Exhibition of The Future

Social Services, Support and Community, 2014

This unique one-day exhibition looks back at Scotland in 2014 and is an important historical reminder of the challenges and opportunities faced by decision makers at the time and those who, back then, relied on 'social services'.

The exhibition artefacts have been brought together from a recent archeological dig from the old town of Penkirton, a typical urban town from 2014. Each artifact sheds light on the realities of life, support and social services back in 2014.

Dr Moira McKay
Museum Director, October 2034

projected star at exhibition


The Museum’s highly acclaimed social blogger, Sandra Sutherland offers a historical and social context for the exhibition:

The Museum’s latest exhibition first opened on 24 October, 2034 and coincides with Scotland’s First Minister historic announcement in the Scottish Parliament this week when she said,

Today we celebrate the 20th Anniversary of the ‘Social Justice Charter’, which has guided our approach to reducing inequalities for two decades. We can also clearly see today the culmination of a sustained and coordinated drive to develop a new culture of social services. An ethos, she pointed out, of mutual responsibility shared by skilled citizens and a skilled social care workforce. She went on to say “Today is proof that the prevention approach to health and social inequalities, started 20 years ago, in conjunction with public service reform has worked”.

Back in 2014, Scotland was dealing with deeply entrenched social inequalities. There was high levels of child poverty, an ageing population suffering from increased social isolation and a significant number of citizens locked into cycles of offending and imprisonment. And of course we have to remember the economic situation of the time. Many who lived through the long depression following the 2008 collapse of the financial system will recall it as an age of austerity budgets and aggressive welfare reforms.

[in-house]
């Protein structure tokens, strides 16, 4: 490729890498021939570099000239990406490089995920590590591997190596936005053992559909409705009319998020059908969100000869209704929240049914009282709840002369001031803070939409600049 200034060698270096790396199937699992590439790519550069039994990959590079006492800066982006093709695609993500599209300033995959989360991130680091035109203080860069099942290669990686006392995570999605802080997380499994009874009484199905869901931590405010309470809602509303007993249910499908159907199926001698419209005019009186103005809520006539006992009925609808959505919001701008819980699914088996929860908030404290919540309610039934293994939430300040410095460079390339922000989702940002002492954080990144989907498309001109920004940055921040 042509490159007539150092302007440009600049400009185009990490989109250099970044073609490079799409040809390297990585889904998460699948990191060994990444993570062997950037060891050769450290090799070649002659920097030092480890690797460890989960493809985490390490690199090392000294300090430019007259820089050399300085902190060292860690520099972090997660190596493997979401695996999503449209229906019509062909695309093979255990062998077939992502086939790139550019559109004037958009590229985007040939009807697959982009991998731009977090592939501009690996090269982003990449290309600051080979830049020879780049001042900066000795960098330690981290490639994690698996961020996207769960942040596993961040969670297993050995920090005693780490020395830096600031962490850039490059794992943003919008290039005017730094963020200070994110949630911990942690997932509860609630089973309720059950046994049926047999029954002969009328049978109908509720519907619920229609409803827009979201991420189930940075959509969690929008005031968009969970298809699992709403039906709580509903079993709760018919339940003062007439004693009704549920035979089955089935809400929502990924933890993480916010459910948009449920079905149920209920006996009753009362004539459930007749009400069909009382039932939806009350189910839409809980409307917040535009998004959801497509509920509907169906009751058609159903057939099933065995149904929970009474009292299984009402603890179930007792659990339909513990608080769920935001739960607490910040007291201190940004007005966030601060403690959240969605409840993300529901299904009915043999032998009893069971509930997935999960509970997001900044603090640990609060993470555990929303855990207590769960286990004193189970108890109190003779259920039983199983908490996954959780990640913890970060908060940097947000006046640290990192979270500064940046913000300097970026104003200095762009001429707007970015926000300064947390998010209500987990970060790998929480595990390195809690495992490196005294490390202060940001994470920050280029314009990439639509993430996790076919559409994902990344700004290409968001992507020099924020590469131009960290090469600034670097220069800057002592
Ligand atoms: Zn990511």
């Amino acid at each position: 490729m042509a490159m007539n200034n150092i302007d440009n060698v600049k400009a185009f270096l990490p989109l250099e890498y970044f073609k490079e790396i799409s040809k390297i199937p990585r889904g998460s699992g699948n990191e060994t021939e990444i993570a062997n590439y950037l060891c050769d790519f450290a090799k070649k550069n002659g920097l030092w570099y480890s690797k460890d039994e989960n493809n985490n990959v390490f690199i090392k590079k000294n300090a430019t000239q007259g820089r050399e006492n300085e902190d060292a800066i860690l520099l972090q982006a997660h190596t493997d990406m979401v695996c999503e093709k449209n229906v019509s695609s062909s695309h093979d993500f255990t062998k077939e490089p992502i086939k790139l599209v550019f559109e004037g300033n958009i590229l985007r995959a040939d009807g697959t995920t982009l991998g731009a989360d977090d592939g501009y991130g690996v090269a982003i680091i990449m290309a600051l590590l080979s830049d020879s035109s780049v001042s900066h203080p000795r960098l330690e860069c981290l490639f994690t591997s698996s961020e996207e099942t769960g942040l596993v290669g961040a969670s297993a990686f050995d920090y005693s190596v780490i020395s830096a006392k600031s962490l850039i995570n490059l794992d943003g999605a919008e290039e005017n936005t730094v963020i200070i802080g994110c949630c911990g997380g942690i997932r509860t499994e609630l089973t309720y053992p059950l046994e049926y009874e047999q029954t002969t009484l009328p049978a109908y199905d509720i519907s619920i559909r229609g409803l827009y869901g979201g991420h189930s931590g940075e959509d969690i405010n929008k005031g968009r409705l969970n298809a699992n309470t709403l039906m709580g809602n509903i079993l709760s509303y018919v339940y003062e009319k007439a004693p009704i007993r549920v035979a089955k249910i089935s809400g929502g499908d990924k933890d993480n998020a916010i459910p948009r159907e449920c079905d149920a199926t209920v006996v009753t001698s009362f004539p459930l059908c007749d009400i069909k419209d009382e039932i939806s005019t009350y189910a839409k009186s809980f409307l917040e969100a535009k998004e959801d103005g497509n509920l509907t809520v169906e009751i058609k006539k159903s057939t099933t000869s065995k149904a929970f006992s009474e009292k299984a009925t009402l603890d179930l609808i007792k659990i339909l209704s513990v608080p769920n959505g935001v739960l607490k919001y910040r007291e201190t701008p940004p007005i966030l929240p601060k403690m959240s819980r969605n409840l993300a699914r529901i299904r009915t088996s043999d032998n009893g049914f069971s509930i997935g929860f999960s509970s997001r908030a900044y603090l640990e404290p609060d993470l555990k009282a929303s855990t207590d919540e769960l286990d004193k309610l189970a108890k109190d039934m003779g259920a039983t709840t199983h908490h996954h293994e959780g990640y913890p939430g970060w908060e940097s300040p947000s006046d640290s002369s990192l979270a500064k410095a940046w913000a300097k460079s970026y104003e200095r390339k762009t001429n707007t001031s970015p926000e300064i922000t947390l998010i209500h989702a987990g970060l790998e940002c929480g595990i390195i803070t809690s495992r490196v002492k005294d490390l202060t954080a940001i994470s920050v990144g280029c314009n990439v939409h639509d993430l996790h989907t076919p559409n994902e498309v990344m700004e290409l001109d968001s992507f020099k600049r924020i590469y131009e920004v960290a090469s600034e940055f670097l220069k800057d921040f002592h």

Of course, today there are far fewer professional boundaries between those who deliver health and social services and far greater emphasis on family and community-centred support. Those who we used to call “social workers” now have a very different role. Their main focus is on enabling individuals and groups of people to come together and support each other. Today’s workforce come from a much broader range of backgrounds including community learning, social innovation and enterprise, health and social care.

And today we have a much larger workforce that includes a greater diversity of roles; personal assistants, self employed carers, volunteers, integration co-ordinators and what has become known as e-support connectors, all play a part in this new model.

The Referendum in 2014 saw a new impetus for change and the Social Justice Charter carried that momentum forward. It included a set of core human rights comprising; welfare entitlements, various national and local entitlements, and greater devolution for local government to work closely with a resurgence of participative democracy and local leadership. It was a landmark moment in the development of our civil society and really set a new agenda across Scotland’s public realm.

There were many issues to overcome in 2014.To start of with there were systemic problems with the old culture of care and social services. Basic things like a lack of time for listening to people or allowing them to build relationships and an over-preoccupation with top-down targets. Many would also say that a blame culture had developed leading professionals to protect themselves and be reluctant to share information across agencies, and that in turn led to poor continuity of care. Personally I feel these factors often led to a mutual lack of respect between service users and providers. And beyond those barriers there were difficulties with how some people perceived the recipients of care.

I think that we do now find some of the attitudes common a generation ago uncomfortable. There were plenty of people around at that time who felt that that those who sought support were some kind of failure; a drain on society. If you review the media of the time it’s full of stories about “scroungers” and in fact a whole sub-culture of reality media grew up demonizing the unemployed and unwell.